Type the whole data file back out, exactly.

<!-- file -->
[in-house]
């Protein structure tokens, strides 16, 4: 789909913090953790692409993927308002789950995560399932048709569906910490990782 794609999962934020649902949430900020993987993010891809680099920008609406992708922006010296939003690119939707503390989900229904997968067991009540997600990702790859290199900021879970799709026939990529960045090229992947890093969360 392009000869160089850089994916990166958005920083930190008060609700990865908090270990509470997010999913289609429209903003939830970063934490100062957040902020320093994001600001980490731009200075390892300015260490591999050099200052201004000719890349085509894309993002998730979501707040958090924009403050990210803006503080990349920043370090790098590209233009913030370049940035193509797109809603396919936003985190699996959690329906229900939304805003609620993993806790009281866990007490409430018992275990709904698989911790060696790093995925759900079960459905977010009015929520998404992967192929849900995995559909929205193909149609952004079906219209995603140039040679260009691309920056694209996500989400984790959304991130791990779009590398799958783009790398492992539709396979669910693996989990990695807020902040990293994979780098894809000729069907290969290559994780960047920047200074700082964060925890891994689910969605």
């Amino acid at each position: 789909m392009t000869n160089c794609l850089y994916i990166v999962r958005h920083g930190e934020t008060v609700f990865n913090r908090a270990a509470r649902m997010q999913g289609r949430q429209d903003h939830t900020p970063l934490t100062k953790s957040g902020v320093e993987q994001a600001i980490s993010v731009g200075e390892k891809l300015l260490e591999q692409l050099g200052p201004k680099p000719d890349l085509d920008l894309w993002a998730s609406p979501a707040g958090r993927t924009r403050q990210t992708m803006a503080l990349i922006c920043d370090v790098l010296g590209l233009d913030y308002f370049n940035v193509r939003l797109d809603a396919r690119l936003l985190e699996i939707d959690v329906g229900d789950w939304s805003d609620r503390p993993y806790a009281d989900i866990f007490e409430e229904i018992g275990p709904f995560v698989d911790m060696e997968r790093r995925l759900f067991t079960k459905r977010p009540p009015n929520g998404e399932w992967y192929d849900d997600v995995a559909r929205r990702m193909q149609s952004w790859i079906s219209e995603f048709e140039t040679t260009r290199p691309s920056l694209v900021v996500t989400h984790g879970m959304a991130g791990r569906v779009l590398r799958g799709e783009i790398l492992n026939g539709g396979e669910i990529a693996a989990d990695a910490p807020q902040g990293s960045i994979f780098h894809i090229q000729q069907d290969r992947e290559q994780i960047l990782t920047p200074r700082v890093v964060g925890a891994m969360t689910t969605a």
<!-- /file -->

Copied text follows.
[in-house]
């Protein structure tokens, strides 16, 4: 789909913090953790692409993927308002789950995560399932048709569906910490990782 794609999962934020649902949430900020993987993010891809680099920008609406992708922006010296939003690119939707503390989900229904997968067991009540997600990702790859290199900021879970799709026939990529960045090229992947890093969360 392009000869160089850089994916990166958005920083930190008060609700990865908090270990509470997010999913289609429209903003939830970063934490100062957040902020320093994001600001980490731009200075390892300015260490591999050099200052201004000719890349085509894309993002998730979501707040958090924009403050990210803006503080990349920043370090790098590209233009913030370049940035193509797109809603396919936003985190699996959690329906229900939304805003609620993993806790009281866990007490409430018992275990709904698989911790060696790093995925759900079960459905977010009015929520998404992967192929849900995995559909929205193909149609952004079906219209995603140039040679260009691309920056694209996500989400984790959304991130791990779009590398799958783009790398492992539709396979669910693996989990990695807020902040990293994979780098894809000729069907290969290559994780960047920047200074700082964060925890891994689910969605």
């Amino acid at each position: 789909m392009t000869n160089c794609l850089y994916i990166v999962r958005h920083g930190e934020t008060v609700f990865n913090r908090a270990a509470r649902m997010q999913g289609r949430q429209d903003h939830t900020p970063l934490t100062k953790s957040g902020v320093e993987q994001a600001i980490s993010v731009g200075e390892k891809l300015l260490e591999q692409l050099g200052p201004k680099p000719d890349l085509d920008l894309w993002a998730s609406p979501a707040g958090r993927t924009r403050q990210t992708m803006a503080l990349i922006c920043d370090v790098l010296g590209l233009d913030y308002f370049n940035v193509r939003l797109d809603a396919r690119l936003l985190e699996i939707d959690v329906g229900d789950w939304s805003d609620r503390p993993y806790a009281d989900i866990f007490e409430e229904i018992g275990p709904f995560v698989d911790m060696e997968r790093r995925l759900f067991t079960k459905r977010p009540p009015n929520g998404e399932w992967y192929d849900d997600v995995a559909r929205r990702m193909q149609s952004w790859i079906s219209e995603f048709e140039t040679t260009r290199p691309s920056l694209v900021v996500t989400h984790g879970m959304a991130g791990r569906v779009l590398r799958g799709e783009i790398l492992n026939g539709g396979e669910i990529a693996a989990d990695a910490p807020q902040g990293s960045i994979f780098h894809i090229q000729q069907d290969r992947e290559q994780i960047l990782t920047p200074r700082v890093v964060g925890a891994m969360t689910t969605a």